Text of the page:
Results 1-10of 16 Reviews
June 5, 2013
From journal California Bound
Oxford, United Kingdom
August 24, 2012
April 26, 2011
Rowland Heights, California
August 16, 2010
by traveling engineer
January 30, 2010
From journal Palm Desert Culture and Adventure
January 25, 2009
From journal State of California
ventnor, New Jersey
February 20, 2007
We spend the day at Joshua Tree National Park and started off at the West Entrance. We stopped at many of the areas that had short hikes available. The first hike we took was at Barker Dam, which was very peaceful, except for the birds that were scattering before us, we didn't hear any other sounds. The trees/cactus and rocks along the way were very cool. When we got down to the dam, it was still early in the morning and the lake was frozen over. I could have spent the day just sitting around in this area.
We then headed to keys view for a view of the surround area. We also stopped at areas such as skull rock and arch rock. When we got to the intersection, we headed up to Oasis Visitors Center and stopped in town for lunch, then back into the park. Our hike around arch rock was very cool. There were lots off big boulders all over the area, that looked as if nothing was holding them in place. We did some rock scrambling in this area, trying to find our way and would get to areas where we where surrounded, and had to head back, but it was very neat.
On our way out of the park at Cottonwood Visitors Center, we stopped at the Cholla Cactus Garden. This was a very cool with all the cactus. It was also latter in the day, which I think made the cacti look even better. We really enjoyed this park, as there were a lot of areas to stop at an explore that were relatively short hikes and not strenuous at all.
From journal Palm Springs in January
December 5, 2005
Joshua Tree National Park is located around 30 miles from Palm Springs. The visitor center of the park is in Twentynine Palms. The entrance fee for the park is $10 per car for a week or $5 for a week if you walk in. You can also buy a Joshua Tree Pass for $25, valid for 12 months. For us and many visitors, the best option is to buy a National Park Pass. The pass costs $50 and gives you and your family or vehicle entrance in any national park where you need to pay an entrance fee.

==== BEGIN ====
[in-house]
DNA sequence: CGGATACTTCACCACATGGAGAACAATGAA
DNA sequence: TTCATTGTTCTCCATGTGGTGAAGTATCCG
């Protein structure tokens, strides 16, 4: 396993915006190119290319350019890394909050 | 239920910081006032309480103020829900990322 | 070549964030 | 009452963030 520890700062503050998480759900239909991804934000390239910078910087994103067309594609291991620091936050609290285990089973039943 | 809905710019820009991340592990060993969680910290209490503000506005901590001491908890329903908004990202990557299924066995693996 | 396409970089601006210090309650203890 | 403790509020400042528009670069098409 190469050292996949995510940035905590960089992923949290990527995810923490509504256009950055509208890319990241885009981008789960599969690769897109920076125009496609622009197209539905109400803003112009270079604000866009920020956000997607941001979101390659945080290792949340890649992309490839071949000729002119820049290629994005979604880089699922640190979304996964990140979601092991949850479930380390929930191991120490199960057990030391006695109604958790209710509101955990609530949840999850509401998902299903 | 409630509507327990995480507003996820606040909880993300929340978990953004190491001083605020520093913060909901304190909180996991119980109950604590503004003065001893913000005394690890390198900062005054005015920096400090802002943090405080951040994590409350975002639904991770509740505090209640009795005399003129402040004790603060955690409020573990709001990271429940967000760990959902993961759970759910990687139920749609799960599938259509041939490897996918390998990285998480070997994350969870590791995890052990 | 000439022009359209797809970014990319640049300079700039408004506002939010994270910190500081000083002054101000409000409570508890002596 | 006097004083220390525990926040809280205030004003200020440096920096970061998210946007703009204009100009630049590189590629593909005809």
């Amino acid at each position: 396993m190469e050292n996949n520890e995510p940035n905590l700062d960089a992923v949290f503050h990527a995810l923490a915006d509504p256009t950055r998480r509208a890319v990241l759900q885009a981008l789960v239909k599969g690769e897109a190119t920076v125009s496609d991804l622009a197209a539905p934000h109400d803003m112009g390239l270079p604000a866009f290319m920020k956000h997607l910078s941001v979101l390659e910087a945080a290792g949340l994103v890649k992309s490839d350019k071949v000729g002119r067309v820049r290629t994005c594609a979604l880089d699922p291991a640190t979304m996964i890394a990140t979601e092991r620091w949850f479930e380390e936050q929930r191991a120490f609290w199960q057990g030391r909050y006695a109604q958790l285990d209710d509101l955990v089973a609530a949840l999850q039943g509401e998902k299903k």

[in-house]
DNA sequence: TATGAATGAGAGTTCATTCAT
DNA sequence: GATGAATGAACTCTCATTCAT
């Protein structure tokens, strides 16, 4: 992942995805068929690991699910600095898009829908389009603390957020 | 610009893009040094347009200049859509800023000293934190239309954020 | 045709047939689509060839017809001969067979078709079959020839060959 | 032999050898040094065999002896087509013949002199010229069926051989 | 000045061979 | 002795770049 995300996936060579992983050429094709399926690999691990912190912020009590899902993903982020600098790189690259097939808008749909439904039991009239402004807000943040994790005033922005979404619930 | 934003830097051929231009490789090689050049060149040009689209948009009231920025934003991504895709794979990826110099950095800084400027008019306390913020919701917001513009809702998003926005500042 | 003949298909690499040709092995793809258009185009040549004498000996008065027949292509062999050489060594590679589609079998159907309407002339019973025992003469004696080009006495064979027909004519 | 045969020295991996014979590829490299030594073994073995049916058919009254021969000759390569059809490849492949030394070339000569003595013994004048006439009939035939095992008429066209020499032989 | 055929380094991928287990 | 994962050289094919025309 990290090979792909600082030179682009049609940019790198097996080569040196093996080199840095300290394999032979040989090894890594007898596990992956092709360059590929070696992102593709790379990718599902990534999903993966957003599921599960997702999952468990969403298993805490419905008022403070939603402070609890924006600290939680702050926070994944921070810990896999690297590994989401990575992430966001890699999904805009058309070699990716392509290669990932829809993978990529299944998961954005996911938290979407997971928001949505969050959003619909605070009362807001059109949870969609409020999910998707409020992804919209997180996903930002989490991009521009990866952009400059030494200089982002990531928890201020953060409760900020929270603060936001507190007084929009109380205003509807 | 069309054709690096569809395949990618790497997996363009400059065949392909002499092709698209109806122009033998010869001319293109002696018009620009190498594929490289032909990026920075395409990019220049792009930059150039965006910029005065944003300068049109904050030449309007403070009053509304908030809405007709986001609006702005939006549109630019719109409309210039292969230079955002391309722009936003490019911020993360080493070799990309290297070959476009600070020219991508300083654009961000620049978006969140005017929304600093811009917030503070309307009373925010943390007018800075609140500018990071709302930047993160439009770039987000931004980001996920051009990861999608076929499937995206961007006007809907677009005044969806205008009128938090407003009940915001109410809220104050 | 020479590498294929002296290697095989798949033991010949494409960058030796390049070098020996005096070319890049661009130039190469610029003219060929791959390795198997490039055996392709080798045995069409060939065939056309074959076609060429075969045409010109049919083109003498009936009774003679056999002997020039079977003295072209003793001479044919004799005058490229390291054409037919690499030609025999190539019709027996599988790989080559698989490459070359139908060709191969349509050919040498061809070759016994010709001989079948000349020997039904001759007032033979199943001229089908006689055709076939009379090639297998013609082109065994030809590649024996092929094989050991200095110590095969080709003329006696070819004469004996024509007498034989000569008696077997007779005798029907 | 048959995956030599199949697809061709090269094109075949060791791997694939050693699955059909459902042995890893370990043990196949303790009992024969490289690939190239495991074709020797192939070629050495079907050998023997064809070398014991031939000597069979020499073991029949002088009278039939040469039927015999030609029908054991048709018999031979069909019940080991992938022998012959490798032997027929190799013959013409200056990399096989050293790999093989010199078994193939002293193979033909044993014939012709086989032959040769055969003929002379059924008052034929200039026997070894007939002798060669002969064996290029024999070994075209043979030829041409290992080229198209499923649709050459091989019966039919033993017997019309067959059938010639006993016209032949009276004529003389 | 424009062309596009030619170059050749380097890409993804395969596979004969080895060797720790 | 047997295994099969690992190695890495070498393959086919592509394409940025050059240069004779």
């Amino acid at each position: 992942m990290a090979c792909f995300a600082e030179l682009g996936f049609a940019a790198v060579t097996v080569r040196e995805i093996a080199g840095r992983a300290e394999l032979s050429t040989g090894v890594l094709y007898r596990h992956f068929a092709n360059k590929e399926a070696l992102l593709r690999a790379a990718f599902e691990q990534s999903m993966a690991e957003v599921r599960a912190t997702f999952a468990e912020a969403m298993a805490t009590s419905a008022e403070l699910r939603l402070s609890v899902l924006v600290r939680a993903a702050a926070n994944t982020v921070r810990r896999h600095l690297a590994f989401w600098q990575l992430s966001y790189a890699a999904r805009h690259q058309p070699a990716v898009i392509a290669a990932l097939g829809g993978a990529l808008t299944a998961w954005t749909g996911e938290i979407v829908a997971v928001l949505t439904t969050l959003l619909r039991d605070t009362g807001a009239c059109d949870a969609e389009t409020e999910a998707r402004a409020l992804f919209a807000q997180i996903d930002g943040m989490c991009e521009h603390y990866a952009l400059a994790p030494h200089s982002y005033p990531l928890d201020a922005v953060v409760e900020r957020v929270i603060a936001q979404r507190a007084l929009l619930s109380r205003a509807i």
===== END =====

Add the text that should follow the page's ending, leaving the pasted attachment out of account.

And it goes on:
Because of lack of time, we only spent a few hours in the park, but as U2 fans, we wanted to see the famous Joshua trees. You can only find the Joshua trees in this area, and they can be as high as 9m and 1,000 years old. We entered the park from the west entrance station and followed Park Boulevard to the north entrance station. When you enter the park, you pay your entrance fee to the park ranger (or show your National Park Pass). Then he gives you a nice color map and a park guide with some very useful information about the park and wildlife in the park. In this park you need to drive your own car. There are no shuttle buses like in other larger parks. We stopped a few times along the road to take some pictures and enjoy the views of the park. Because it was so hot, we only made a few very short walks. The most remarkable moment of our visit is when a wild coyote came to our car. When we stopped the car, the coyote came as close as 1 meter. We never saw a wild animal so close.
The park is worth a detour. The nature is great, and the coyote made it unforgettable. If you want to take longer walks through the park, you need plenty of water (always bring plenty of water), because it can be very hot!
From journal A trip through Western USA
St. Albans, Vermont
February 19, 2005
From journal February in Palm Springs
May 25, 2004
From journal UFOs in the California Desert?